"It's a more equal partnership now, as opposed to a dependency," claims Jackie Fernandez, a Miami market researcher. "Like a marriage, it has to be good for both of you."
Ms. Fernandez intends well with the marriage analogy, but if corporations axe relatives and team players, we can't imagine the fate awaiting spouses.
As for becoming a free agent, if you're consulting an outplacement firm you already are a free agent, courtesy of your former employer. And now again, this time in the name of cultivating your talents and making your own contacts, you're being told to learn new tricks and go barking door to door.
The Garbage Index
I LIVED IN TEXAS during the state's economic boom days, through its worst recession in history, and through its recovery. When times were tough, economists in Houston, where I was living, kept sniffing around for any telltale signs of a recovery. One day they announced that the "Garbage Index" was improving. My reaction was a little ambivalent I didn't know whether that was good news or bad. Besides, I'd had enough business experience to know that most economic predictions are garbage anyway.
It turns out that the Garbage Index was one of the city's fundamental economic indicators, and it was quite literally a measure of garbage.
In case you would like to start a Garbage Index in your own community, here's how the index works: Economists in places like Houston follow the old maxim "garbage in, garbage out." In other words, if the population is affluent the affluence will express itself as effluence, or an outpouring of waste. During the recession, Houstonians had very little money to spend, so they had very little trash at the curb for the sanitation department to haul off every Tuesday. As the economy recovered, the sanitation department had to gear up for a windfall of landfill. As factory output increases, garbage output increases. It's time to curb inflation when the garbage is on the curb.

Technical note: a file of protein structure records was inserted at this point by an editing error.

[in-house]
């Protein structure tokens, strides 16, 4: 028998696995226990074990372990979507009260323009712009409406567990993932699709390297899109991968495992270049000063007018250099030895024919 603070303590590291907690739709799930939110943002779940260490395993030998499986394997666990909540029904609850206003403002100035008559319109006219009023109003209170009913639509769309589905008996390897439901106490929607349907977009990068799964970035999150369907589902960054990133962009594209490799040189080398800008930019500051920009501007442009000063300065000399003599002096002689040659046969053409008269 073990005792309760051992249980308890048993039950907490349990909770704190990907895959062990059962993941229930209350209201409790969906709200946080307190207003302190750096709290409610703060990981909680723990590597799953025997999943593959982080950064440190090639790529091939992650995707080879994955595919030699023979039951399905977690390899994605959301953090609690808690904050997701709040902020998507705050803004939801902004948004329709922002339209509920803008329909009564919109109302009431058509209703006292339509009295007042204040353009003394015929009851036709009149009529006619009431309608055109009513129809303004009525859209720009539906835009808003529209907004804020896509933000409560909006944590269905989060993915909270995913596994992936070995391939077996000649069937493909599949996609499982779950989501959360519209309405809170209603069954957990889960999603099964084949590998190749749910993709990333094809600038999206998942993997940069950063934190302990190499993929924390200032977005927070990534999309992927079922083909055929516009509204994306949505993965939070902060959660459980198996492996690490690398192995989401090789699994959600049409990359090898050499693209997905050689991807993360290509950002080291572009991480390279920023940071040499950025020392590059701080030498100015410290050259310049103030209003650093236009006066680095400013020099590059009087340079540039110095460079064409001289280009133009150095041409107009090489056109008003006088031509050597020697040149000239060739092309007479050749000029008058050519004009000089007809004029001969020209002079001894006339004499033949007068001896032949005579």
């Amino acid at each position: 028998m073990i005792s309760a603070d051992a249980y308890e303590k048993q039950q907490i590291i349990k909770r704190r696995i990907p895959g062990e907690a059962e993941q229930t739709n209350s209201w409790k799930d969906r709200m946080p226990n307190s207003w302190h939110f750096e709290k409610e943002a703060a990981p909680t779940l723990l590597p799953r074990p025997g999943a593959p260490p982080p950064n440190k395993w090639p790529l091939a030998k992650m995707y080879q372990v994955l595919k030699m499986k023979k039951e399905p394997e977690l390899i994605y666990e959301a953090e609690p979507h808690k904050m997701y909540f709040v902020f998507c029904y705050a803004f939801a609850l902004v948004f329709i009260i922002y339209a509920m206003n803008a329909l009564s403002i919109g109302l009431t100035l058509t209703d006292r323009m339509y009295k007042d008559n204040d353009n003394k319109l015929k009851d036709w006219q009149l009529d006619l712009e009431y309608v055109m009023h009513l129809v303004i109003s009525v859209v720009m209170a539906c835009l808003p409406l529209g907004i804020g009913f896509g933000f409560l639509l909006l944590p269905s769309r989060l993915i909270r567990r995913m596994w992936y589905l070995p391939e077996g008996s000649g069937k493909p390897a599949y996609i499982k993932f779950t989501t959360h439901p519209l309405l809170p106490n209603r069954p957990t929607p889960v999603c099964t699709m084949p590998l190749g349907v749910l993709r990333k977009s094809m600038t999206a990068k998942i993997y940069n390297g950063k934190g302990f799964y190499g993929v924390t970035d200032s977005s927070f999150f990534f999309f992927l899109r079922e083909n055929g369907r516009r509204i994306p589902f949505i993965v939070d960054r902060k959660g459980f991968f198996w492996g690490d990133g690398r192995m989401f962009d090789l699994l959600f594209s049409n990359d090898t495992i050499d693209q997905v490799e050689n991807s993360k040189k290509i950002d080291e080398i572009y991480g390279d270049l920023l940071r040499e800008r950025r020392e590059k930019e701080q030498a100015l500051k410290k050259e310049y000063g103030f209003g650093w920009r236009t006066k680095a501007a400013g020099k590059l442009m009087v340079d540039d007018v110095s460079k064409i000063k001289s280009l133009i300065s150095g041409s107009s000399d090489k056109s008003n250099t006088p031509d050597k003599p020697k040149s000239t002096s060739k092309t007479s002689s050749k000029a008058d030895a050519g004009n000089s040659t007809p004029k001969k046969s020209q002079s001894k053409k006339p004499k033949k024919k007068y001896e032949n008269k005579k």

Early in the morning when I put out my garbage I used to feel embarrassed. I wondered what the neighbors thought about my big trash. I was relieved to return home after work and find it gone. But little did I know that big trash is a status symbol, a sign of prosperity. And prosperity breeds prosperity: the more you spend, the more mailing lists you get on for junk mail, the more trash you have to throw out, and the more your Garbage Index goes up. As they say, "Them that's got gets."
But it is also said, "He who owns little is little owned." In the Vedic culture austerity is considered wealth, and the goal is "simple living and high thinking."
In the September/October issue of this magazine, I read a quote from the Srimad-Bhagavatam (8.19.21): "Even the entirety of whatever there may be within the three worlds to satisfy one's senses cannot satisfy a person whose senses are uncontrolled." Ben Franklin said that it is easier to curb the first desire than to curb all the other desires that will follow it. So we can either curb our desire for garbage or store up garbage till it's flowing to the curb.
According to the Bhagavad-gita, the desire for garbage begins in the mind, as we meditate upon the stuff. But controlling the mind will bring us satisfaction and peace so we can forget about grabbing on to the material things that will soon be trashed. And how do we control and purify our minds? The Vedic writings teach us that the sublime and simple method is to chant Hare Krsna. It is an economically viable, ecologically responsible, time-tested waste-management system. And as they say, the mind is a terrible thing to waste.